enslaved their former foreign masters but, in the reign of Rameses II,
they escaped back to Canaan—the Hyksos were the Israelites all along!
Rameses is mentioned in Genesis 47:11 and in Exodus 1:11 and
that is proof enough for the biblical experts.
Biblicists are fond of saying glibly things like, “There is evidence
that… so and so”, but then they do not cite either the evidence
or the source. The reason is that the evidence is the believer’s faith
in biblical truth. The evidence is what the bible says, but much of it has
now been shown to be false. Professor Kyle McCarter Jr can write:
Many scholars believe the events described in the story of Joseph have
an ultimate basis in historical fact. It has often been supposed… that
Joseph lived during the so-called Hyksos period…
Such statements are devoid of any useful meaning except to dispose the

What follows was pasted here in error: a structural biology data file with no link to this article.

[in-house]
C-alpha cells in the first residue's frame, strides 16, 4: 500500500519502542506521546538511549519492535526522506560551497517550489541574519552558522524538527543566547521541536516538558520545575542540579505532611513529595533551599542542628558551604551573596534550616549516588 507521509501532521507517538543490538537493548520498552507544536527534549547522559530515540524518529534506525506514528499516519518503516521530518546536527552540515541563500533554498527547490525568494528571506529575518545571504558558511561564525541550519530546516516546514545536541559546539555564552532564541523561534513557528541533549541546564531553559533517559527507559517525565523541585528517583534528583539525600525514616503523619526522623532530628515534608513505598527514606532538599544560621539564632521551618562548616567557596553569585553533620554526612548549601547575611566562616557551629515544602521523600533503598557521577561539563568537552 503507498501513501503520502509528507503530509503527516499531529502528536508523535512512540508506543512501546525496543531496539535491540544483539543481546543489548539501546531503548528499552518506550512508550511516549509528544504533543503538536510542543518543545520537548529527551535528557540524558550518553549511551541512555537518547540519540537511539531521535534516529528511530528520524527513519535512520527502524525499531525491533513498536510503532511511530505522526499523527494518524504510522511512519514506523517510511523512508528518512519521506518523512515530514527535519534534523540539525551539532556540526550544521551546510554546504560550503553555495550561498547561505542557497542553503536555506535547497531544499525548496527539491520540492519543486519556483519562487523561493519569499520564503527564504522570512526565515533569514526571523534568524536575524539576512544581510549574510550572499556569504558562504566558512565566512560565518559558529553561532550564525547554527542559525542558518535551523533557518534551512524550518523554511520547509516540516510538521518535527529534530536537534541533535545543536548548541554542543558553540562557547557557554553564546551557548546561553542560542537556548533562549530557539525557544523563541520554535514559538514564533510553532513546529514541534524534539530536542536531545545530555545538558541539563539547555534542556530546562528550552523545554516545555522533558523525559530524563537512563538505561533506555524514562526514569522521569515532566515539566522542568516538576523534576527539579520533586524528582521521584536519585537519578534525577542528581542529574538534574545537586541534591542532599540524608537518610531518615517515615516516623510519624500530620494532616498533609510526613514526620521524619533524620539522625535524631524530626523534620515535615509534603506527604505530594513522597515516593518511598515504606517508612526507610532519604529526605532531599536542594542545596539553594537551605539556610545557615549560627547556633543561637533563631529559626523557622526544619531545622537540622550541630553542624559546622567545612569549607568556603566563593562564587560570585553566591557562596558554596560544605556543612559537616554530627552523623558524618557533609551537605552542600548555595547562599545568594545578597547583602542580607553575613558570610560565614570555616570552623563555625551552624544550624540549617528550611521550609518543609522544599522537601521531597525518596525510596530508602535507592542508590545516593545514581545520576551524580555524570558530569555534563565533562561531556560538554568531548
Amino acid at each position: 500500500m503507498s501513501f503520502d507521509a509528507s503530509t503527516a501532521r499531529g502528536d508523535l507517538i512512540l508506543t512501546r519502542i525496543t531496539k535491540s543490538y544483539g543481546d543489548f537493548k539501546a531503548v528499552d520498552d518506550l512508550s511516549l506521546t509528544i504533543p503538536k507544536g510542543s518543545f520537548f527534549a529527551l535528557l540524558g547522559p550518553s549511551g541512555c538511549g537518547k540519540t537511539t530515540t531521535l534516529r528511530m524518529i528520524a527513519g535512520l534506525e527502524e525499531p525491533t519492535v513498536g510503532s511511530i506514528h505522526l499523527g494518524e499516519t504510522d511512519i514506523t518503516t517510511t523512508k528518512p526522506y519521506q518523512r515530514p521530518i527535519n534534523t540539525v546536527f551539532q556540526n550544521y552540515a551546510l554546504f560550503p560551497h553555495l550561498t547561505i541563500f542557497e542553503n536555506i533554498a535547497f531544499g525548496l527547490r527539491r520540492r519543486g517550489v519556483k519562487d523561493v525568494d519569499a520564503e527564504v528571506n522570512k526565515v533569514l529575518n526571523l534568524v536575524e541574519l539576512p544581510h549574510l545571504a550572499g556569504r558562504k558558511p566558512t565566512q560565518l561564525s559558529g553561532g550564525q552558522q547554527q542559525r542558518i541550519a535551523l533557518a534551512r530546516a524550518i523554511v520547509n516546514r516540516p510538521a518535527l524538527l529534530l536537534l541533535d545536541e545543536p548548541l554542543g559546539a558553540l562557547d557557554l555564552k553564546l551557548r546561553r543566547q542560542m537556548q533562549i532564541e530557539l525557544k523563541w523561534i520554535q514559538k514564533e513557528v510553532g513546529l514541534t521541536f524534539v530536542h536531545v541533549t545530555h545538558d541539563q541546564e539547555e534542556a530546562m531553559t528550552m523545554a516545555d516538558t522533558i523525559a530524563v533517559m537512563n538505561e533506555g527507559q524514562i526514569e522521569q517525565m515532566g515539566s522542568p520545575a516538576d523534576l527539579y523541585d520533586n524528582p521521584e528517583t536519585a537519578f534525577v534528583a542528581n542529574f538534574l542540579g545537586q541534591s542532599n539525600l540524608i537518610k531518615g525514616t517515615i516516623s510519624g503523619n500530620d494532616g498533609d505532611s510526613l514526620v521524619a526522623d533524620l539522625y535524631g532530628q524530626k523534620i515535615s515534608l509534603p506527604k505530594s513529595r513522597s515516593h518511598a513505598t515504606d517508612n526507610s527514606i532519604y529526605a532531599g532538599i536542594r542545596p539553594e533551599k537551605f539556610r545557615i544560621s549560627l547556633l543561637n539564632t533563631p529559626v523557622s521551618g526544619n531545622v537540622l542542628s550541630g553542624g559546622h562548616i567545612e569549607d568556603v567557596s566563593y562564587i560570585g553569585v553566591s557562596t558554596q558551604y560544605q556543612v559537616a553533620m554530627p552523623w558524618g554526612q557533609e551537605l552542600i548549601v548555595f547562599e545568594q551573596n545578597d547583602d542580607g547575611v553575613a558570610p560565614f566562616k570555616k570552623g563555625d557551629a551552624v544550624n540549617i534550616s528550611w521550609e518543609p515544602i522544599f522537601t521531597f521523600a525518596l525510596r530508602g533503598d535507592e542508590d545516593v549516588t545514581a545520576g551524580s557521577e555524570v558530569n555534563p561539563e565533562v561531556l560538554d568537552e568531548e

reader to believe reliable historians have confirmed the bible.
“Believing” and “supposing” means nothing whether someone is an
expert or not. These “scholars” believe it because it is in the bible
and for no other reason, but they will seek to pretend they have other
reasons. And what is “an ultimate basis in historical fact”? Walter
Scott’s novels doubtless have an ultimate basis in historical fact but
does anyone not believe that they are fiction? We have to conclude that
“many scholars” are ignorant. McCarter himself is more honest than the
“many scholars” to which he refers, admitting:
It is unlikely that much of the information found in Genesis 37